Ankur will speak about his research into a new class of organic semiconductors that have applications in building electronic devices of the future. His aim is to fight e-waste by building a new class of semiconductors which are biodegradable and can be recycled completely. His research has been published in high-impact peer-reviewed journals and aims to fight growing concerns around e-waste due to high consumption of electronic devices.

3:45 pm (CET)

WEEE plastics recycling
Richard McKinlay
Head of Consulting
Axion
Axion is one of the leading recyclers in plastics derived from WEEE and automotive shredding. Recycling of plastics from WEEE brings several challenges and opportunities. With growing concerns over legacy additives and persistent organic pollutants (POPs), new innovative solutions need to be developed. Richard's presentation will cover the current reality for recycling of plastics from WEEE and how infrastructure and technology may need to be adapted in the coming years to maximise recycling.

4:10 pm (CET)

Toxics in, toxics out: how do we stop the circulation of toxic additives from plastics?
Karolina Brabcova
Toxics & Plastics Adviser
Arnika/IPEN
Presentation synopsis to be confirmed

4:35 pm (CET)

A new high-performance life for plastic waste: halogen-free flame-retardant compounds for electronics based on on recycled ocean-based plastics
Yoan Lavergne
Marketing Director
Lavergne
Presentation synopsis to be confirmed

5:00 pm (CET)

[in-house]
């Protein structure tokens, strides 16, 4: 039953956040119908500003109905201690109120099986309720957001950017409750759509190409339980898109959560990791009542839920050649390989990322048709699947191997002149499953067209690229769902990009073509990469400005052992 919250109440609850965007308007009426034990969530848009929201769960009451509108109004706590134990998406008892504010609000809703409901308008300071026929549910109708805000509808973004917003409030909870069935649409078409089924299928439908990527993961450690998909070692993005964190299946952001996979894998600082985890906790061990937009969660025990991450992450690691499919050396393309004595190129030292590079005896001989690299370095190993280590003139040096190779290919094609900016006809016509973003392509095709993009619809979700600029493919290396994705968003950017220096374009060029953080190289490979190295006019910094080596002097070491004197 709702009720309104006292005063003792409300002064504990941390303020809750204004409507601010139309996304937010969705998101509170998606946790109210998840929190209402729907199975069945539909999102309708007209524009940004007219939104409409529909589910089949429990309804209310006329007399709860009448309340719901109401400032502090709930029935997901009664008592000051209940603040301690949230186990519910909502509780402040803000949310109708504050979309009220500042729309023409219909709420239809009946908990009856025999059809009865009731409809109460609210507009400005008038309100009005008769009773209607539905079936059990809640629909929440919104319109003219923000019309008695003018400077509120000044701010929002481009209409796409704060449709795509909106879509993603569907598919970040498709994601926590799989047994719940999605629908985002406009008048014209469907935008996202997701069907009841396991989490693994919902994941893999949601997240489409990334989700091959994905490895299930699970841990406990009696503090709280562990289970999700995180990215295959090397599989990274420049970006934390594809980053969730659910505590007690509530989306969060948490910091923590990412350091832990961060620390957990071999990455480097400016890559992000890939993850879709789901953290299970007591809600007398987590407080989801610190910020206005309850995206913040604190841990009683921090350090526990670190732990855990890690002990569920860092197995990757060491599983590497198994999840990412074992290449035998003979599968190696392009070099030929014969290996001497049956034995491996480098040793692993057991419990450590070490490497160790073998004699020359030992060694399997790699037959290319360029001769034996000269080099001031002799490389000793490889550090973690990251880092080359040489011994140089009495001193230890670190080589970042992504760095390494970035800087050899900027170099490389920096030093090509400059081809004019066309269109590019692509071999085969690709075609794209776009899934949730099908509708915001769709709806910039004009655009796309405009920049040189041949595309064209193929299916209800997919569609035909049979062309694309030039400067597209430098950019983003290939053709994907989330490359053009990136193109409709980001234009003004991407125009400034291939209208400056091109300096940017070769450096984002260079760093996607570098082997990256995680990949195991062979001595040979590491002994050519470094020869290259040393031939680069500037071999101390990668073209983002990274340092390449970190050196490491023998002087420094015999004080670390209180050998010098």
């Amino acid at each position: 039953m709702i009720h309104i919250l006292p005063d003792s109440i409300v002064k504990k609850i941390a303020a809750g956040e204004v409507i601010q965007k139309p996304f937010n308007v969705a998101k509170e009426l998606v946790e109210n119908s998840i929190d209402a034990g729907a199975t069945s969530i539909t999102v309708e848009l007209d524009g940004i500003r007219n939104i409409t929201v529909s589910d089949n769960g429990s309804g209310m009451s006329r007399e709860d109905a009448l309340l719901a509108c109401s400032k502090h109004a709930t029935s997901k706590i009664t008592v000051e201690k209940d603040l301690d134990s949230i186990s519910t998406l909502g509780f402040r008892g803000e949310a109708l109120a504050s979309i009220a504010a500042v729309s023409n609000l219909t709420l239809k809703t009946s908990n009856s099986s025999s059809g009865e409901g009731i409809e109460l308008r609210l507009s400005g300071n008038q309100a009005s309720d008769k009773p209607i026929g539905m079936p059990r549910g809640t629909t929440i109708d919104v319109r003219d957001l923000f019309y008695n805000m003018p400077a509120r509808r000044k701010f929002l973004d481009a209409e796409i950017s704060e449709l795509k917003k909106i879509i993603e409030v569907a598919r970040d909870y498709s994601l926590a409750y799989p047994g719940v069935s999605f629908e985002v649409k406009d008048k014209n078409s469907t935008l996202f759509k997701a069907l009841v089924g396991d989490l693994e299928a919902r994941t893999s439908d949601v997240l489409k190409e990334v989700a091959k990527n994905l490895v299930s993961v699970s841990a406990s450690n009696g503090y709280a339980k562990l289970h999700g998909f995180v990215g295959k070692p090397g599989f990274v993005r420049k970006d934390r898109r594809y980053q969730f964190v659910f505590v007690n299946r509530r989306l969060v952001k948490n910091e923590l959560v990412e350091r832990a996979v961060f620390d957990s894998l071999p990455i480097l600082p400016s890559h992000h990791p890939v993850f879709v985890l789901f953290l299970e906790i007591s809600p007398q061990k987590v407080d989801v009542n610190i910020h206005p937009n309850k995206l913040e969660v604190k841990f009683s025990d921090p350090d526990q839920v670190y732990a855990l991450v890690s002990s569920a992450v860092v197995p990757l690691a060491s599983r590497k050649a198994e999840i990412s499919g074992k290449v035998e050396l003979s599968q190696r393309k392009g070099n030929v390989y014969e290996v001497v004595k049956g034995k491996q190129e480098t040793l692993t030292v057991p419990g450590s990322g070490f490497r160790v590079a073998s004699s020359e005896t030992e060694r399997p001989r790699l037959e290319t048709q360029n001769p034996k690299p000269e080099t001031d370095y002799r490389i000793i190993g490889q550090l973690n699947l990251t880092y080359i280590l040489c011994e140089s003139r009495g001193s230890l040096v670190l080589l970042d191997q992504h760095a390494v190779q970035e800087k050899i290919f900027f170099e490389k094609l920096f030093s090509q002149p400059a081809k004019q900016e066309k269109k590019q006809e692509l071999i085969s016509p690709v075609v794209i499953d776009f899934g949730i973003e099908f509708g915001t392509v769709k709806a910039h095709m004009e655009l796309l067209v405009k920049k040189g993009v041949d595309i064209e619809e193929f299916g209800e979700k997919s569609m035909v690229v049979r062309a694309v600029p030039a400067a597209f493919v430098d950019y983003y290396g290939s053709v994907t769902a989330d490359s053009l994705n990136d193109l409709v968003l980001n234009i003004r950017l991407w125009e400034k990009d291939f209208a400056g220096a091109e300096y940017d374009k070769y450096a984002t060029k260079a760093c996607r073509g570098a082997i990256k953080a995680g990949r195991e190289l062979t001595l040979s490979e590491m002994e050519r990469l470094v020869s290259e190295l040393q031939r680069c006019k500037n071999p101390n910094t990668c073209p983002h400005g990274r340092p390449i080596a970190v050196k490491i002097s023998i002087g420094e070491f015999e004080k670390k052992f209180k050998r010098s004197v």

refurbed: the refurbished market as a driver for the circular economy
Kilian Kaminski
Co-Founder & CEO
refurbed
Presentation synopsis to be confirmed

5:25 pm (CET)

Presentation title to be confirmed
Sebastian Daus
Co-Founder & CEO
FixFirst
Presentation synopsis to be confirmed

5:50 pm (CET)

PANEL DISCUSSION: Systematic and cultural barriers to electronics re-use
Jan Hoogstrate
Executive Director
Free ICT Europe Foundation
Kilian Kaminski
Co-Founder & CEO
refurbed
Sebastian Daus
Co-Founder & CEO
FixFirst
Arjen Workum
Network Consultant
Aliter Networks
Fredrik Forslund
Vice President, Cloud and Data Center Erasure Solutions
Blancco
The transition toward a circular economy requires huge changes to production and consumption systems, going way beyond resource efficiency and recycling waste. What we know from the recently published E-Waste Monitor is that electric and electronics equipment is being scrapped at an alarming rate instead of being salvaged, fixed and re-used. Circular material use, including recycling, re-use and refurbishment, aims to reduce the generation of waste as well as our dependence on extraction and imports of raw materials. As such, it can bring both environmental and economic benefits, and it is increasingly recognized as the resource use mechanism that would allow societal and environmental sustainability. However, numerous factors exist that limit opportunities and instances of re-use of electrical and electronic equipment, such as systemic and consumer barriers such as producer reluctance, unsuitable collection infrastructure and cultural issues. This panel will delve into some of these barriers and explain how effective models can be implemented, which will help us move successfully toward a resource-efficient, circular economy.